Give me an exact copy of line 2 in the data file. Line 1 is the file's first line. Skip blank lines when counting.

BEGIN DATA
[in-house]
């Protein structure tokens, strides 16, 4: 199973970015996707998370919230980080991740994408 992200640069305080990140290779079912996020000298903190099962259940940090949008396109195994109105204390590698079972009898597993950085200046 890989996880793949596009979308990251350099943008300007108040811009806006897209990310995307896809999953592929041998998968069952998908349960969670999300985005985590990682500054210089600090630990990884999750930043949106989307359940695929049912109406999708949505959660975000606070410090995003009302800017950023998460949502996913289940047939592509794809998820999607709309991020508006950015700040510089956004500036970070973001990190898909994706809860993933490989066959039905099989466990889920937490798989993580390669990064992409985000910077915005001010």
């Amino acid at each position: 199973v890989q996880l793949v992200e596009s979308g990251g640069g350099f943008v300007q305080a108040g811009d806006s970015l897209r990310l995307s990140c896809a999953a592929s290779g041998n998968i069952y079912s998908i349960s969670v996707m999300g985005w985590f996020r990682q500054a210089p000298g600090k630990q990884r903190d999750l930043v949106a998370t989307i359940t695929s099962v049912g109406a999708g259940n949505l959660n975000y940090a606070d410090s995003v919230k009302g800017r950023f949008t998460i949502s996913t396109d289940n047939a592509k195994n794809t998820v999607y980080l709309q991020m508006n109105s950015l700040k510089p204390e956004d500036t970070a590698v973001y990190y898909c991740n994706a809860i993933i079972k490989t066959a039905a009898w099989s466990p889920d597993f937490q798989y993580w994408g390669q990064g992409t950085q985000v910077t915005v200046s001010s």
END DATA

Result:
């Protein structure tokens, strides 16, 4: 199973970015996707998370919230980080991740994408 992200640069305080990140290779079912996020000298903190099962259940940090949008396109195994109105204390590698079972009898597993950085200046 890989996880793949596009979308990251350099943008300007108040811009806006897209990310995307896809999953592929041998998968069952998908349960969670999300985005985590990682500054210089600090630990990884999750930043949106989307359940695929049912109406999708949505959660975000606070410090995003009302800017950023998460949502996913289940047939592509794809998820999607709309991020508006950015700040510089956004500036970070973001990190898909994706809860993933490989066959039905099989466990889920937490798989993580390669990064992409985000910077915005001010």